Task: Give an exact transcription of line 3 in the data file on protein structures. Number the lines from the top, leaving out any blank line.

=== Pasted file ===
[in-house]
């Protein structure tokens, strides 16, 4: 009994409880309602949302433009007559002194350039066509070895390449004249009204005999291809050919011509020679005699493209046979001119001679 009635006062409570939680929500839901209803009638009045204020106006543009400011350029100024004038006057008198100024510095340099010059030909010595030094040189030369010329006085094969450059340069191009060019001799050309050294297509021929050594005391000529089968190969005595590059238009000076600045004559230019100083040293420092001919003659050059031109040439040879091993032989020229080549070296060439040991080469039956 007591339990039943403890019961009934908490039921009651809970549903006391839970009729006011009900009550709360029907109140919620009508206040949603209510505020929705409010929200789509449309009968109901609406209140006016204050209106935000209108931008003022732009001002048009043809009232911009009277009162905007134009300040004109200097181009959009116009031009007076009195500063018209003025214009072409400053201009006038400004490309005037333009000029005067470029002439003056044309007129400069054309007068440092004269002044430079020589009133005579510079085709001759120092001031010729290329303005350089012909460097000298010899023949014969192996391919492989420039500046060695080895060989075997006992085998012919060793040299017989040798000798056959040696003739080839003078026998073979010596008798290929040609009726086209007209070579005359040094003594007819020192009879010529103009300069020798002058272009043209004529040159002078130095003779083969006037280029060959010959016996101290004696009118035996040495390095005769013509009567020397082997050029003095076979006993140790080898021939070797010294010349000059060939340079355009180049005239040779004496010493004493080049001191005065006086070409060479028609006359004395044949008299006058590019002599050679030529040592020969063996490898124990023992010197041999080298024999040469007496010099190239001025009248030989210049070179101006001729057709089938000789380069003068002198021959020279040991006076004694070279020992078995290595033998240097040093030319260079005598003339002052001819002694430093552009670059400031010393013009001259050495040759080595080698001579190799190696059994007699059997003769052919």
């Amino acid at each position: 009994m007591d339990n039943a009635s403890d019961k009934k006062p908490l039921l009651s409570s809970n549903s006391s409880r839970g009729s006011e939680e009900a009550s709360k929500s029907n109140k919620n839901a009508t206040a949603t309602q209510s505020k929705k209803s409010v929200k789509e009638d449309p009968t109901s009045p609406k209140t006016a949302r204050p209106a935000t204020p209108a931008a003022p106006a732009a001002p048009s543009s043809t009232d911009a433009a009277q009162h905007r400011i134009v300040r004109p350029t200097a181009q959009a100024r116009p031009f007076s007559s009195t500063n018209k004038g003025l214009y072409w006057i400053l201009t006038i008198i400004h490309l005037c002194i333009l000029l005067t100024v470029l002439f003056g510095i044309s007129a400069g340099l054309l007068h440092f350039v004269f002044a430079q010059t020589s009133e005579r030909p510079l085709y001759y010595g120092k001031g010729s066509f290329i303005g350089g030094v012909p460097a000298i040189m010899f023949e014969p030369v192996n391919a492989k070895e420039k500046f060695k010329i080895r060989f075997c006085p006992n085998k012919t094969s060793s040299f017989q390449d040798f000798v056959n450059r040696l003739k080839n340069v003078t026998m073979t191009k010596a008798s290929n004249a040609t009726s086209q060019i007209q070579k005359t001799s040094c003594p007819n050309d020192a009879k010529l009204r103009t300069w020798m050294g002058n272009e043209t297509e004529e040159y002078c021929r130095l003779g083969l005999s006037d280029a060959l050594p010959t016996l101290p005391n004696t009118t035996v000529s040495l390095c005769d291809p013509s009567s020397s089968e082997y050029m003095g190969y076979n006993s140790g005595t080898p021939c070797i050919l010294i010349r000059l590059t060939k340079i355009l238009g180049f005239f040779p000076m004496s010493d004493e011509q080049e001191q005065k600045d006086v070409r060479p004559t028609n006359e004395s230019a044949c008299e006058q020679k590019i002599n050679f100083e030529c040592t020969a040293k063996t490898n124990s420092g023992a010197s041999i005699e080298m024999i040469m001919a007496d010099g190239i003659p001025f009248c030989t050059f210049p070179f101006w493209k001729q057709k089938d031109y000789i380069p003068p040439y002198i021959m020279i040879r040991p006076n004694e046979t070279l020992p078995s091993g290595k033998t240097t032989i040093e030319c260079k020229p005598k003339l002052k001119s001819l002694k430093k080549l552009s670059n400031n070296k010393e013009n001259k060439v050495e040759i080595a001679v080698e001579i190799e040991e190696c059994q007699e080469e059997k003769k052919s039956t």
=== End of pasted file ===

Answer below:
């Amino acid at each position: 009994m007591d339990n039943a009635s403890d019961k009934k006062p908490l039921l009651s409570s809970n549903s006391s409880r839970g009729s006011e939680e009900a009550s709360k929500s029907n109140k919620n839901a009508t206040a949603t309602q209510s505020k929705k209803s409010v929200k789509e009638d449309p009968t109901s009045p609406k209140t006016a949302r204050p209106a935000t204020p209108a931008a003022p106006a732009a001002p048009s543009s043809t009232d911009a433009a009277q009162h905007r400011i134009v300040r004109p350029t200097a181009q959009a100024r116009p031009f007076s007559s009195t500063n018209k004038g003025l214009y072409w006057i400053l201009t006038i008198i400004h490309l005037c002194i333009l000029l005067t100024v470029l002439f003056g510095i044309s007129a400069g340099l054309l007068h440092f350039v004269f002044a430079q010059t020589s009133e005579r030909p510079l085709y001759y010595g120092k001031g010729s066509f290329i303005g350089g030094v012909p460097a000298i040189m010899f023949e014969p030369v192996n391919a492989k070895e420039k500046f060695k010329i080895r060989f075997c006085p006992n085998k012919t094969s060793s040299f017989q390449d040798f000798v056959n450059r040696l003739k080839n340069v003078t026998m073979t191009k010596a008798s290929n004249a040609t009726s086209q060019i007209q070579k005359t001799s040094c003594p007819n050309d020192a009879k010529l009204r103009t300069w020798m050294g002058n272009e043209t297509e004529e040159y002078c021929r130095l003779g083969l005999s006037d280029a060959l050594p010959t016996l101290p005391n004696t009118t035996v000529s040495l390095c005769d291809p013509s009567s020397s089968e082997y050029m003095g190969y076979n006993s140790g005595t080898p021939c070797i050919l010294i010349r000059l590059t060939k340079i355009l238009g180049f005239f040779p000076m004496s010493d004493e011509q080049e001191q005065k600045d006086v070409r060479p004559t028609n006359e004395s230019a044949c008299e006058q020679k590019i002599n050679f100083e030529c040592t020969a040293k063996t490898n124990s420092g023992a010197s041999i005699e080298m024999i040469m001919a007496d010099g190239i003659p001025f009248c030989t050059f210049p070179f101006w493209k001729q057709k089938d031109y000789i380069p003068p040439y002198i021959m020279i040879r040991p006076n004694e046979t070279l020992p078995s091993g290595k033998t240097t032989i040093e030319c260079k020229p005598k003339l002052k001119s001819l002694k430093k080549l552009s670059n400031n070296k010393e013009n001259k060439v050495e040759i080595a001679v080698e001579i190799e040991e190696c059994q007699e080469e059997k003769k052919s039956t």